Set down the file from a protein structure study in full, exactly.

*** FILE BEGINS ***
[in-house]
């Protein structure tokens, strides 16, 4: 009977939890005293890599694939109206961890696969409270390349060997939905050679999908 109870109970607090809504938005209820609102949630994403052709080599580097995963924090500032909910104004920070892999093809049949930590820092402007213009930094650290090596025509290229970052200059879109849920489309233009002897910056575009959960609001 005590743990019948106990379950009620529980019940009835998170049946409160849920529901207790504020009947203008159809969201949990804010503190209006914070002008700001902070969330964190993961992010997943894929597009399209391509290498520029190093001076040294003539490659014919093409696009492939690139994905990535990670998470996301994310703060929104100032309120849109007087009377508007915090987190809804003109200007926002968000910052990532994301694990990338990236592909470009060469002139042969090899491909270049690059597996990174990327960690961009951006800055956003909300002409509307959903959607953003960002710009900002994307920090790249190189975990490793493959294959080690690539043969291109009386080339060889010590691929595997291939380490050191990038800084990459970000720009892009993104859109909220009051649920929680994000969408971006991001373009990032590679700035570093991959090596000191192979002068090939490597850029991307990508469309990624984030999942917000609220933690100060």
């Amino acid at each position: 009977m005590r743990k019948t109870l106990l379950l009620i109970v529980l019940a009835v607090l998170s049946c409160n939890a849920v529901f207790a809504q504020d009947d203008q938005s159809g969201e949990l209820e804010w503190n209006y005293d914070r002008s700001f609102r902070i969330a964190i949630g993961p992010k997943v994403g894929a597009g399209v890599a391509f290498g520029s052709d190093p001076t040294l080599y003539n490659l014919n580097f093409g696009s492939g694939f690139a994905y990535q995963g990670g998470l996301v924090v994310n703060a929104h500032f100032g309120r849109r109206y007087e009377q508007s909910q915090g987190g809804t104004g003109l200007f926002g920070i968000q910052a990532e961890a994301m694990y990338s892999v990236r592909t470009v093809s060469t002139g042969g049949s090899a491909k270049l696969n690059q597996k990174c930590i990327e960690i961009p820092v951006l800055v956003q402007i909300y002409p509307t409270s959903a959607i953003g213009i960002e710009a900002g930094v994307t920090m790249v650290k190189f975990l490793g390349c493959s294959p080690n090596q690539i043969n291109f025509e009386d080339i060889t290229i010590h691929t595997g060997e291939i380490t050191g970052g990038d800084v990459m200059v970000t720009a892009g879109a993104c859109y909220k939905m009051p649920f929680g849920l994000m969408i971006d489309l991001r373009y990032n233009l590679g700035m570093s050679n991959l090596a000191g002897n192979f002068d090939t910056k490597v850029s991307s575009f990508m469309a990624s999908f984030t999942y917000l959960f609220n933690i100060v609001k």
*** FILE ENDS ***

[in-house]
């Protein structure tokens, strides 16, 4: 009977939890005293890599694939109206961890696969409270390349060997939905050679999908 109870109970607090809504938005209820609102949630994403052709080599580097995963924090500032909910104004920070892999093809049949930590820092402007213009930094650290090596025509290229970052200059879109849920489309233009002897910056575009959960609001 005590743990019948106990379950009620529980019940009835998170049946409160849920529901207790504020009947203008159809969201949990804010503190209006914070002008700001902070969330964190993961992010997943894929597009399209391509290498520029190093001076040294003539490659014919093409696009492939690139994905990535990670998470996301994310703060929104100032309120849109007087009377508007915090987190809804003109200007926002968000910052990532994301694990990338990236592909470009060469002139042969090899491909270049690059597996990174990327960690961009951006800055956003909300002409509307959903959607953003960002710009900002994307920090790249190189975990490793493959294959080690690539043969291109009386080339060889010590691929595997291939380490050191990038800084990459970000720009892009993104859109909220009051649920929680994000969408971006991001373009990032590679700035570093991959090596000191192979002068090939490597850029991307990508469309990624984030999942917000609220933690100060």
């Amino acid at each position: 009977m005590r743990k019948t109870l106990l379950l009620i109970v529980l019940a009835v607090l998170s049946c409160n939890a849920v529901f207790a809504q504020d009947d203008q938005s159809g969201e949990l209820e804010w503190n209006y005293d914070r002008s700001f609102r902070i969330a964190i949630g993961p992010k997943v994403g894929a597009g399209v890599a391509f290498g520029s052709d190093p001076t040294l080599y003539n490659l014919n580097f093409g696009s492939g694939f690139a994905y990535q995963g990670g998470l996301v924090v994310n703060a929104h500032f100032g309120r849109r109206y007087e009377q508007s909910q915090g987190g809804t104004g003109l200007f926002g920070i968000q910052a990532e961890a994301m694990y990338s892999v990236r592909t470009v093809s060469t002139g042969g049949s090899a491909k270049l696969n690059q597996k990174c930590i990327e960690i961009p820092v951006l800055v956003q402007i909300y002409p509307t409270s959903a959607i953003g213009i960002e710009a900002g930094v994307t920090m790249v650290k190189f975990l490793g390349c493959s294959p080690n090596q690539i043969n291109f025509e009386d080339i060889t290229i010590h691929t595997g060997e291939i380490t050191g970052g990038d800084v990459m200059v970000t720009a892009g879109a993104c859109y909220k939905m009051p649920f929680g849920l994000m969408i971006d489309l991001r373009y990032n233009l590679g700035m570093s050679n991959l090596a000191g002897n192979f002068d090939t910056k490597v850029s991307s575009f990508m469309a990624s999908f984030t999942y917000l959960f609220n933690i100060v609001k």